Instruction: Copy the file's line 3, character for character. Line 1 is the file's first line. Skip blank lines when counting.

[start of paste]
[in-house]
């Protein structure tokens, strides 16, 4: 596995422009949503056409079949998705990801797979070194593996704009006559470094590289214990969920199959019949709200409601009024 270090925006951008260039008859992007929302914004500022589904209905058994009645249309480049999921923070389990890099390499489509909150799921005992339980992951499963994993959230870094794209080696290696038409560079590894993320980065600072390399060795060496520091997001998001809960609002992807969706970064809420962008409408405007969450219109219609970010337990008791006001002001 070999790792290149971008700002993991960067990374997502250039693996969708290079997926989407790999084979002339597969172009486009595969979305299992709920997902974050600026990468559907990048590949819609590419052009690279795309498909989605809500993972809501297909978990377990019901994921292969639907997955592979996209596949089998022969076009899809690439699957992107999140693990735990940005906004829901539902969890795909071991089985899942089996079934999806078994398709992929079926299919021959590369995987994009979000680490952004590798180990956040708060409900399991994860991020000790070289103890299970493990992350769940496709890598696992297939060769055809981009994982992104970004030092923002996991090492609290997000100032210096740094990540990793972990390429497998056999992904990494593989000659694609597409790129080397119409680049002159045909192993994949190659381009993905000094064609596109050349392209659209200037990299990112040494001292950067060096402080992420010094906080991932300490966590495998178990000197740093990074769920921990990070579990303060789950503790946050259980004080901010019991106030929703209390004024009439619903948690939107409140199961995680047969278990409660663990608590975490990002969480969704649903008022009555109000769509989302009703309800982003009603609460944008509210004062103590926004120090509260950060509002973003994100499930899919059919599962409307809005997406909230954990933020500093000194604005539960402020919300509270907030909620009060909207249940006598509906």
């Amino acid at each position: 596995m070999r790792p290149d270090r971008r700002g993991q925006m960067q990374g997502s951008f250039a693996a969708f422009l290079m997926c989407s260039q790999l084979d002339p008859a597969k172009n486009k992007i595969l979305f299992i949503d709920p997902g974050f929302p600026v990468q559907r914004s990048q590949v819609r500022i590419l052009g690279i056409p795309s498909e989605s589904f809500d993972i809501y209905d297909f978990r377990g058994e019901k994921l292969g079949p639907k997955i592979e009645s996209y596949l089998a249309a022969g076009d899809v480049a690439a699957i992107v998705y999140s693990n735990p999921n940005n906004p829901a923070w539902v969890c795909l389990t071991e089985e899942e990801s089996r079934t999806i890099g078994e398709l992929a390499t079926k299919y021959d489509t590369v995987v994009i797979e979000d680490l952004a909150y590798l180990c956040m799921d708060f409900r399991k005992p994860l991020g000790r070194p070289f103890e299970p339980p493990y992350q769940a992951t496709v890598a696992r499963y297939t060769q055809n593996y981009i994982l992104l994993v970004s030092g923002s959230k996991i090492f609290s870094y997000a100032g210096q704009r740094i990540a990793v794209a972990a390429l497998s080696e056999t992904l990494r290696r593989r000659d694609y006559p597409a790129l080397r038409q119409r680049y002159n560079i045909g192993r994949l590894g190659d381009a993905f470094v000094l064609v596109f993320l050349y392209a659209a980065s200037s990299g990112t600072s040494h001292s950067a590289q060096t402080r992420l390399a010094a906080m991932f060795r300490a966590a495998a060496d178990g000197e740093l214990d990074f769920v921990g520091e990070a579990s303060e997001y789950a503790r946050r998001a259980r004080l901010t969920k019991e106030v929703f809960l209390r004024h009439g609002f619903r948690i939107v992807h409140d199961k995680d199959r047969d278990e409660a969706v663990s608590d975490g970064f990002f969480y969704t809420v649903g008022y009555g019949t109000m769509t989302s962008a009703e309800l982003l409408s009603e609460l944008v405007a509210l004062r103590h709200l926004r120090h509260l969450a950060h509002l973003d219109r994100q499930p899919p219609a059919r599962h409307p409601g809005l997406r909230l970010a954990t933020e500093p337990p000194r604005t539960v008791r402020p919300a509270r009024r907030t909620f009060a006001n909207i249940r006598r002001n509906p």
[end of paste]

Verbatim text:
């Amino acid at each position: 596995m070999r790792p290149d270090r971008r700002g993991q925006m960067q990374g997502s951008f250039a693996a969708f422009l290079m997926c989407s260039q790999l084979d002339p008859a597969k172009n486009k992007i595969l979305f299992i949503d709920p997902g974050f929302p600026v990468q559907r914004s990048q590949v819609r500022i590419l052009g690279i056409p795309s498909e989605s589904f809500d993972i809501y209905d297909f978990r377990g058994e019901k994921l292969g079949p639907k997955i592979e009645s996209y596949l089998a249309a022969g076009d899809v480049a690439a699957i992107v998705y999140s693990n735990p999921n940005n906004p829901a923070w539902v969890c795909l389990t071991e089985e899942e990801s089996r079934t999806i890099g078994e398709l992929a390499t079926k299919y021959d489509t590369v995987v994009i797979e979000d680490l952004a909150y590798l180990c956040m799921d708060f409900r399991k005992p994860l991020g000790r070194p070289f103890e299970p339980p493990y992350q769940a992951t496709v890598a696992r499963y297939t060769q055809n593996y981009i994982l992104l994993v970004s030092g923002s959230k996991i090492f609290s870094y997000a100032g210096q704009r740094i990540a990793v794209a972990a390429l497998s080696e056999t992904l990494r290696r593989r000659d694609y006559p597409a790129l080397r038409q119409r680049y002159n560079i045909g192993r994949l590894g190659d381009a993905f470094v000094l064609v596109f993320l050349y392209a659209a980065s200037s990299g990112t600072s040494h001292s950067a590289q060096t402080r992420l390399a010094a906080m991932f060795r300490a966590a495998a060496d178990g000197e740093l214990d990074f769920v921990g520091e990070a579990s303060e997001y789950a503790r946050r998001a259980r004080l901010t969920k019991e106030v929703f809960l209390r004024h009439g609002f619903r948690i939107v992807h409140d199961k995680d199959r047969d278990e409660a969706v663990s608590d975490g970064f990002f969480y969704t809420v649903g008022y009555g019949t109000m769509t989302s962008a009703e309800l982003l409408s009603e609460l944008v405007a509210l004062r103590h709200l926004r120090h509260l969450a950060h509002l973003d219109r994100q499930p899919p219609a059919r599962h409307p409601g809005l997406r909230l970010a954990t933020e500093p337990p000194r604005t539960v008791r402020p919300a509270r009024r907030t909620f009060a006001n909207i249940r006598r002001n509906p």